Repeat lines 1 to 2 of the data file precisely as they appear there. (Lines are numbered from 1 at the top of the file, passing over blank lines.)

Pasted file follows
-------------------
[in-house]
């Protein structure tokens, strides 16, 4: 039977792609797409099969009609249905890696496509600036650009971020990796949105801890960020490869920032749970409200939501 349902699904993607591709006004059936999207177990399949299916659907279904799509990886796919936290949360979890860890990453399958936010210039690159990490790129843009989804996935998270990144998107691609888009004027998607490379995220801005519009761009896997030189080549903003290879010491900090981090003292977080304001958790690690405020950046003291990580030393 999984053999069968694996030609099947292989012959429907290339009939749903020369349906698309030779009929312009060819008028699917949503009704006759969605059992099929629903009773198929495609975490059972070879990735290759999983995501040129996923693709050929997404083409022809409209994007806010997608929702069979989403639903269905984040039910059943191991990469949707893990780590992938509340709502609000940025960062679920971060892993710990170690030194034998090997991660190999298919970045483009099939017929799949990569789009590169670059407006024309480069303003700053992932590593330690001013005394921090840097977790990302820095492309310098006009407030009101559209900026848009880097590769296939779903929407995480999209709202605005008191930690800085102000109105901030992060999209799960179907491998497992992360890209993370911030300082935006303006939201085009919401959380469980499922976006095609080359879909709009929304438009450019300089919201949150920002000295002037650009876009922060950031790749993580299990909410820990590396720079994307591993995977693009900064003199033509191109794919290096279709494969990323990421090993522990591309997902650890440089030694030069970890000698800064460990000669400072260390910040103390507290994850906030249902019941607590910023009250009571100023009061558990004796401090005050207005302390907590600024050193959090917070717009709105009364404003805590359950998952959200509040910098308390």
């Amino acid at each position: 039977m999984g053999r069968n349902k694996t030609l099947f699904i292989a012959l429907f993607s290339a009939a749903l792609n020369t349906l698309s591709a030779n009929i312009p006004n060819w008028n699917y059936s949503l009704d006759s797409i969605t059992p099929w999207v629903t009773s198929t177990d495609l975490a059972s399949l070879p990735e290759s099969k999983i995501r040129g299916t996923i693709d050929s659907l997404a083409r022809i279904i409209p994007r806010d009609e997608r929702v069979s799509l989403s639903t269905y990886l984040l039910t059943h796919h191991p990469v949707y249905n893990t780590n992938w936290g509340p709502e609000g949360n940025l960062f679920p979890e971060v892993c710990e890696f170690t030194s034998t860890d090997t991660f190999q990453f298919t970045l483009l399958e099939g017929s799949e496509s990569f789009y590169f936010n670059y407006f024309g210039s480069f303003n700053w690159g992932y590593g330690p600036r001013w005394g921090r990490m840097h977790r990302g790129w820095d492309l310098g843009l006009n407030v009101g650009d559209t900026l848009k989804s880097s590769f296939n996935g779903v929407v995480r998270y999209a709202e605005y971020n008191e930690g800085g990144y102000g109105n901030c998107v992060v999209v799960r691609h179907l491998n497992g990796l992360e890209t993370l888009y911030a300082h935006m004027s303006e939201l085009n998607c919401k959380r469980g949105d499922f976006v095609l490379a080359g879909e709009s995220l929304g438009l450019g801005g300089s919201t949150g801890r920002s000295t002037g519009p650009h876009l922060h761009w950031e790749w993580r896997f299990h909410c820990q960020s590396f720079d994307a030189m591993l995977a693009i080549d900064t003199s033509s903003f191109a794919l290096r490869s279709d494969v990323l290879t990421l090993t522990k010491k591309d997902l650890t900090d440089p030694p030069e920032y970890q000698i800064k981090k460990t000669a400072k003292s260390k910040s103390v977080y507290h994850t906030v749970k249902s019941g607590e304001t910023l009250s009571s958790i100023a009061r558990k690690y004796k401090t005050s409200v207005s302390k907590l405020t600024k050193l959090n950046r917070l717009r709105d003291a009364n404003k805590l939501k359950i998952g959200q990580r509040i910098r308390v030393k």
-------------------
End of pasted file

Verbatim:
[in-house]
């Protein structure tokens, strides 16, 4: 039977792609797409099969009609249905890696496509600036650009971020990796949105801890960020490869920032749970409200939501 349902699904993607591709006004059936999207177990399949299916659907279904799509990886796919936290949360979890860890990453399958936010210039690159990490790129843009989804996935998270990144998107691609888009004027998607490379995220801005519009761009896997030189080549903003290879010491900090981090003292977080304001958790690690405020950046003291990580030393 999984053999069968694996030609099947292989012959429907290339009939749903020369349906698309030779009929312009060819008028699917949503009704006759969605059992099929629903009773198929495609975490059972070879990735290759999983995501040129996923693709050929997404083409022809409209994007806010997608929702069979989403639903269905984040039910059943191991990469949707893990780590992938509340709502609000940025960062679920971060892993710990170690030194034998090997991660190999298919970045483009099939017929799949990569789009590169670059407006024309480069303003700053992932590593330690001013005394921090840097977790990302820095492309310098006009407030009101559209900026848009880097590769296939779903929407995480999209709202605005008191930690800085102000109105901030992060999209799960179907491998497992992360890209993370911030300082935006303006939201085009919401959380469980499922976006095609080359879909709009929304438009450019300089919201949150920002000295002037650009876009922060950031790749993580299990909410820990590396720079994307591993995977693009900064003199033509191109794919290096279709494969990323990421090993522990591309997902650890440089030694030069970890000698800064460990000669400072260390910040103390507290994850906030249902019941607590910023009250009571100023009061558990004796401090005050207005302390907590600024050193959090917070717009709105009364404003805590359950998952959200509040910098308390």